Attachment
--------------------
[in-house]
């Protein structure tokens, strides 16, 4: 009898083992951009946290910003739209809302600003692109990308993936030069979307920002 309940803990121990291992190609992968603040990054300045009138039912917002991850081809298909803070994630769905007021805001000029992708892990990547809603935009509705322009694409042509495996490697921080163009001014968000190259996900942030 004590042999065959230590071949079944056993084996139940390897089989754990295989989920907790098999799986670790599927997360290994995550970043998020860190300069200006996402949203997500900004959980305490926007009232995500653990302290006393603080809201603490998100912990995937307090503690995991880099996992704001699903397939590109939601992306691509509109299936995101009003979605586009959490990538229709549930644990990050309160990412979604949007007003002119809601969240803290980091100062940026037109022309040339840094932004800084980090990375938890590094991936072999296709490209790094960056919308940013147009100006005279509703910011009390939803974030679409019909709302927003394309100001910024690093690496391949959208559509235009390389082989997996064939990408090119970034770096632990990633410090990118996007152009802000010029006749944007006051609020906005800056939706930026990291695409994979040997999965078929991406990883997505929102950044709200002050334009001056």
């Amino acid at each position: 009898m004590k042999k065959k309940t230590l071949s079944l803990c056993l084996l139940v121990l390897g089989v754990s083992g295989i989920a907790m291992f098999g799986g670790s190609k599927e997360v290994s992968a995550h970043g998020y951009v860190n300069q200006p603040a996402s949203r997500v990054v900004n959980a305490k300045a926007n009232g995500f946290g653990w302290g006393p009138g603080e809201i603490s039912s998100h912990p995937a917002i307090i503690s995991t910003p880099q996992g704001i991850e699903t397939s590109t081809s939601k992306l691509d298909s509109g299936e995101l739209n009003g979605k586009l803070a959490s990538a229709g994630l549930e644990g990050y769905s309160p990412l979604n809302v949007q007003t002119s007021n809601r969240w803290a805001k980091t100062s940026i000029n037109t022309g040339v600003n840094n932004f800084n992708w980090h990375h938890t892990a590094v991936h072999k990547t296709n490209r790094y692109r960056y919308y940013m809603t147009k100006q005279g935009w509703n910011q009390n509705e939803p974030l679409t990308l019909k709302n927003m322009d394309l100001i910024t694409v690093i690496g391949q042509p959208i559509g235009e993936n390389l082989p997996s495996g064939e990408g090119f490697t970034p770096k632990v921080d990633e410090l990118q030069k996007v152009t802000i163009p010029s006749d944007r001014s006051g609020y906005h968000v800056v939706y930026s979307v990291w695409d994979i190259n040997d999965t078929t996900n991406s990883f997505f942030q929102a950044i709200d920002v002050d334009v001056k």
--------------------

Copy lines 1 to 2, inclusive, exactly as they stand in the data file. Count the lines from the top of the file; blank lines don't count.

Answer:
[in-house]
């Protein structure tokens, strides 16, 4: 009898083992951009946290910003739209809302600003692109990308993936030069979307920002 309940803990121990291992190609992968603040990054300045009138039912917002991850081809298909803070994630769905007021805001000029992708892990990547809603935009509705322009694409042509495996490697921080163009001014968000190259996900942030 004590042999065959230590071949079944056993084996139940390897089989754990295989989920907790098999799986670790599927997360290994995550970043998020860190300069200006996402949203997500900004959980305490926007009232995500653990302290006393603080809201603490998100912990995937307090503690995991880099996992704001699903397939590109939601992306691509509109299936995101009003979605586009959490990538229709549930644990990050309160990412979604949007007003002119809601969240803290980091100062940026037109022309040339840094932004800084980090990375938890590094991936072999296709490209790094960056919308940013147009100006005279509703910011009390939803974030679409019909709302927003394309100001910024690093690496391949959208559509235009390389082989997996064939990408090119970034770096632990990633410090990118996007152009802000010029006749944007006051609020906005800056939706930026990291695409994979040997999965078929991406990883997505929102950044709200002050334009001056």